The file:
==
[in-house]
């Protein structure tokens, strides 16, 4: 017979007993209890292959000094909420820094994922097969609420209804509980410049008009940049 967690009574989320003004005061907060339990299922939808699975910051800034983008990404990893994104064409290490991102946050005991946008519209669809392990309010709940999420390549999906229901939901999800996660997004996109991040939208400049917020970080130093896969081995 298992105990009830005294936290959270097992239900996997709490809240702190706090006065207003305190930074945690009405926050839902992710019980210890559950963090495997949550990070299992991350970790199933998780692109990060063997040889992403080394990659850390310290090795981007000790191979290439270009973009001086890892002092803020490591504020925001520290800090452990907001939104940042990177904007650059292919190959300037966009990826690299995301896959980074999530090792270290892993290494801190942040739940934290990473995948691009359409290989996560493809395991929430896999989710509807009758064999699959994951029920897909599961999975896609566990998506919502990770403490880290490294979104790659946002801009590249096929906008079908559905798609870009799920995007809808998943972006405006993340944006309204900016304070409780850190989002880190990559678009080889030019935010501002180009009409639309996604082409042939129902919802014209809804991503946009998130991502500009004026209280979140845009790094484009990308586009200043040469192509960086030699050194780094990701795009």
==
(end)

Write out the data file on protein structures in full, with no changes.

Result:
[in-house]
């Protein structure tokens, strides 16, 4: 017979007993209890292959000094909420820094994922097969609420209804509980410049008009940049 967690009574989320003004005061907060339990299922939808699975910051800034983008990404990893994104064409290490991102946050005991946008519209669809392990309010709940999420390549999906229901939901999800996660997004996109991040939208400049917020970080130093896969081995 298992105990009830005294936290959270097992239900996997709490809240702190706090006065207003305190930074945690009405926050839902992710019980210890559950963090495997949550990070299992991350970790199933998780692109990060063997040889992403080394990659850390310290090795981007000790191979290439270009973009001086890892002092803020490591504020925001520290800090452990907001939104940042990177904007650059292919190959300037966009990826690299995301896959980074999530090792270290892993290494801190942040739940934290990473995948691009359409290989996560493809395991929430896999989710509807009758064999699959994951029920897909599961999975896609566990998506919502990770403490880290490294979104790659946002801009590249096929906008079908559905798609870009799920995007809808998943972006405006993340944006309204900016304070409780850190989002880190990559678009080889030019935010501002180009009409639309996604082409042939129902919802014209809804991503946009998130991502500009004026209280979140845009790094484009990308586009200043040469192509960086030699050194780094990701795009």